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Donovan Stokes

Donovan StokesDr. Donovan Stokes enjoys a varied career of performing, composing, writing and teaching. Stokes is currently Professor of Music at Shenandoah University-Conservatory where he teaches classical and jazz bass, coaches chamber music, directs the Bass Ensemble and acts as head of the String Area. He is a member of the Board of Directors for the International Society of Bassists, President of the Virginia String Teachers Association, former member of the National Editorial Committee for American String Teachers Association and founder and Artistic Director of the Bass Coalition and their Annual Bass Workshop.

His recording Gadaha garnered two JPF Music Award nominations and rankings, for Best Album and Best Instrumental Song. Described as a musician who “paints primary colours and subtle shades to considerable effect” (The Double Bassist), Stokes is also noted for his “eye-popping display of technical wizardry and showmanship” (Madison Jazz) who brings “the bass into yet another dimension of capabilities.” (Gary Karr). He also writes a regular column “Lowdown with Dr. D,” on bass and performance related matters, for notreble.com.

As a chamber musician he has had the honor of collaborating with wonderful musicians including the Fry Street Quartet, Agua Va!, members of the Audubon Quartet, Stuart Malina, Blanka Bednarz, Eriko Sato, John O’Connor , David Oui and Seymour Lipkin. As a composer he has enjoyed recent commissions from Orquesta de Baja California, Barry Green, Blanka Bednarz, The International Society of Bassists Young Bass Division, the Valdosta Symphony Orchestra and Jerry Fuller, among others. He offers a online instruction in upright bass and composition and has created an Upright Slap Bass Instructional Video available exclusively online.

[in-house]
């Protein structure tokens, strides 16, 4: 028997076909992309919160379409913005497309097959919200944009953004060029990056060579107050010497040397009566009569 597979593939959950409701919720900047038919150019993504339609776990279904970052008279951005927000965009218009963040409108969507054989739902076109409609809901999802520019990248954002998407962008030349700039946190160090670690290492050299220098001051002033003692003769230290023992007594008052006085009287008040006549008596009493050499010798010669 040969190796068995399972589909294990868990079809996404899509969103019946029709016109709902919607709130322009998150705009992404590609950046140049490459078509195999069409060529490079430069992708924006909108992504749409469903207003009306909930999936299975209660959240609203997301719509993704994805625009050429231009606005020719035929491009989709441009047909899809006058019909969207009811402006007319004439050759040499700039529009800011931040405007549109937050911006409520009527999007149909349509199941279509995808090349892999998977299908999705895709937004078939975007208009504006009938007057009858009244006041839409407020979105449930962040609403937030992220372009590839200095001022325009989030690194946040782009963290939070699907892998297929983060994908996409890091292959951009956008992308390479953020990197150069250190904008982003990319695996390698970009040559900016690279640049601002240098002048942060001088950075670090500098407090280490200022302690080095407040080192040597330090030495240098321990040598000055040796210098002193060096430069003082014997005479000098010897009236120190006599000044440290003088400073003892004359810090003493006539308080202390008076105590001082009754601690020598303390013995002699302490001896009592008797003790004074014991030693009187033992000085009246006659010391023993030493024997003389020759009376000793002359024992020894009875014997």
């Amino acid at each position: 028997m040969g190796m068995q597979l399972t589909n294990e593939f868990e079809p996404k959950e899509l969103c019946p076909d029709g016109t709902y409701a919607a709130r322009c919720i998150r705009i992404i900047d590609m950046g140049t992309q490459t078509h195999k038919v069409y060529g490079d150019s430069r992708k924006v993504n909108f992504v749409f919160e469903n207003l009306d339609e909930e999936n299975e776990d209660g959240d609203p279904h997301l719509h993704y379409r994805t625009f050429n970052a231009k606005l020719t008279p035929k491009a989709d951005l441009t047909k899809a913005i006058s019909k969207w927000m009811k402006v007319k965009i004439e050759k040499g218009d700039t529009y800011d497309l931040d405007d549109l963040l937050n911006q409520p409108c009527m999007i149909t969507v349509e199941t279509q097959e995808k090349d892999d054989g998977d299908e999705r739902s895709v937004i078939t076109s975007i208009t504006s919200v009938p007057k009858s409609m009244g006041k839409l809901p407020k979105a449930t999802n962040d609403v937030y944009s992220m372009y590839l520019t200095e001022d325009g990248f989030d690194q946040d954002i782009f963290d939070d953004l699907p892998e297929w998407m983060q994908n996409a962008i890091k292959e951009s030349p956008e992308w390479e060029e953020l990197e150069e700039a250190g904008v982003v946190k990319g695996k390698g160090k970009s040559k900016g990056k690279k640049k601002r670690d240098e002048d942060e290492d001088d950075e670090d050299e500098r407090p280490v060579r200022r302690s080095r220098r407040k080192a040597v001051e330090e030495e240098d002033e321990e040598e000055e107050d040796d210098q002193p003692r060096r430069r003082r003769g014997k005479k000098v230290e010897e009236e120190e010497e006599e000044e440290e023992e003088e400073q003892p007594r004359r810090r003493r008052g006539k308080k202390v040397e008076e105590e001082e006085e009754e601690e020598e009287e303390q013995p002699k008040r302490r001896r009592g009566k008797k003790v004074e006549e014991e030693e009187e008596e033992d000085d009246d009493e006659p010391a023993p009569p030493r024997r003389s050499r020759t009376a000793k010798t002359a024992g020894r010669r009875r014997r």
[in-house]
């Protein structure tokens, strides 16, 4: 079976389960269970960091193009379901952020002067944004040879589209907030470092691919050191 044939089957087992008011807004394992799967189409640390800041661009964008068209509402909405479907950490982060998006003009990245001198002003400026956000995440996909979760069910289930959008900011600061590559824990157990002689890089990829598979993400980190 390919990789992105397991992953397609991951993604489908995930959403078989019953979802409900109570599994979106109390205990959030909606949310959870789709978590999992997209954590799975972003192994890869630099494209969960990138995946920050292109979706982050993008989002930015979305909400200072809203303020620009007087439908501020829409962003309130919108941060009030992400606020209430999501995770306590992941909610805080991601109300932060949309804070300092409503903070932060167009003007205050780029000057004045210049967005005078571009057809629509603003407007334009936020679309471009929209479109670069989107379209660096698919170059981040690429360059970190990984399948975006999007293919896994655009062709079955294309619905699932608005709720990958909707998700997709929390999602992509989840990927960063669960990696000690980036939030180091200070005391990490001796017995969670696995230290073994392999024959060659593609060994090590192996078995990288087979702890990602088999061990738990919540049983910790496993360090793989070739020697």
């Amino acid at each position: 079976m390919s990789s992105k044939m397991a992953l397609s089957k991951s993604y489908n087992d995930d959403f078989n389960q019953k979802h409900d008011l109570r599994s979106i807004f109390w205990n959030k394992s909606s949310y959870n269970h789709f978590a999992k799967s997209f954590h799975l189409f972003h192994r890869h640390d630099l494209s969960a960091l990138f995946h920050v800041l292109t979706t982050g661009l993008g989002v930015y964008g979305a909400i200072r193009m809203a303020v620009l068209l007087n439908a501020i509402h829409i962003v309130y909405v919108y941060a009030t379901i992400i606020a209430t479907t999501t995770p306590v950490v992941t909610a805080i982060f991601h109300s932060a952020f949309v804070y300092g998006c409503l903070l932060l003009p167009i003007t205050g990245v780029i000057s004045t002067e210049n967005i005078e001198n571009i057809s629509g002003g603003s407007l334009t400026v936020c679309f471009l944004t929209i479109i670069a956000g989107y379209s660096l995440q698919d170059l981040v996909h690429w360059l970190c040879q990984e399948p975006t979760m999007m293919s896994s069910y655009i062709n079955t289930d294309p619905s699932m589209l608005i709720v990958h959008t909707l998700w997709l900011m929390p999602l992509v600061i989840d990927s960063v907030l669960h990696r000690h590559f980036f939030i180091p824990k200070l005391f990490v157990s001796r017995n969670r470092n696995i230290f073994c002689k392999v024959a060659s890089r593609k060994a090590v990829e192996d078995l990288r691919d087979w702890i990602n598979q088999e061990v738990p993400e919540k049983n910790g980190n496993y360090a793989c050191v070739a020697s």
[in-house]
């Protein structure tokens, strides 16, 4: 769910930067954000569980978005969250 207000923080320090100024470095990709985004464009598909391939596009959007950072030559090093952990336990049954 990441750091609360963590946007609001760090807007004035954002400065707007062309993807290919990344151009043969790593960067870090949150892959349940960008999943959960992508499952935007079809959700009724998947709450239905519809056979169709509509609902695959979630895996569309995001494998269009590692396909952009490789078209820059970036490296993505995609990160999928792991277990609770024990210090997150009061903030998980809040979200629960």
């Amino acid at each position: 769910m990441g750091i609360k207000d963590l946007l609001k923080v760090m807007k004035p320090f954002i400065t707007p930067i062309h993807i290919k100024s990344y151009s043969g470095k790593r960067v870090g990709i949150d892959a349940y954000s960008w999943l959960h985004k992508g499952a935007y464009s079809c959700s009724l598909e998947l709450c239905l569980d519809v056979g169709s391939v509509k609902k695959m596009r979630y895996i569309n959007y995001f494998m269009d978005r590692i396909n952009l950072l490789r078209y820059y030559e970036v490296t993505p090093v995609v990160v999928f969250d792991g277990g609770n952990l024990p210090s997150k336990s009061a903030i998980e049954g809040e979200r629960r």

Dr. Stokes earned degrees from Vanderbilt University (B.M.) and Indiana University in Bloomington (M.M. and D.M.), where his major bass instructors were Lawrence Hurst, and Edgar Meyer. He studied fiddle styles with Crystal Ploughman and Mark O’Connor, string pedagogy with Lawrence Hurst, Helga Winold, Inez Wyrick and Mimi Zweig, and composition with Michael Alec Rose, Michael Kurek and Mary Jeanne Van Appledorn. He is also an expert in the life and work of bassist Rodion Azarkhin.

Visit him on the web at donovanstokes.com and Youtube.

Articles by Donovan Stokes:

  • Why Memorize Music?

    Why Memorize Music?

    Some musical situations all but require the use of printed music. For example, larger ensembles, such as a Jazz Big Band or a Symphony Orchestra, universally use printed music. This is primarily due to the complexity of the compositions/arrangements, the short rehearsal time for each work, the sometimes-enormous length of the works, etc. However, in... »

  • Working with Printed Transcriptions

    Working with Printed Transcriptions

    Studying transcriptions of masterful performances can provide a wealth of learning material for a musician. Musically speaking, we will gain the most by completing our own transcriptions, entirely by ear, of course. However, there is still a great deal to be gained by working from published transcriptions by other musicians, provided we approach them in... »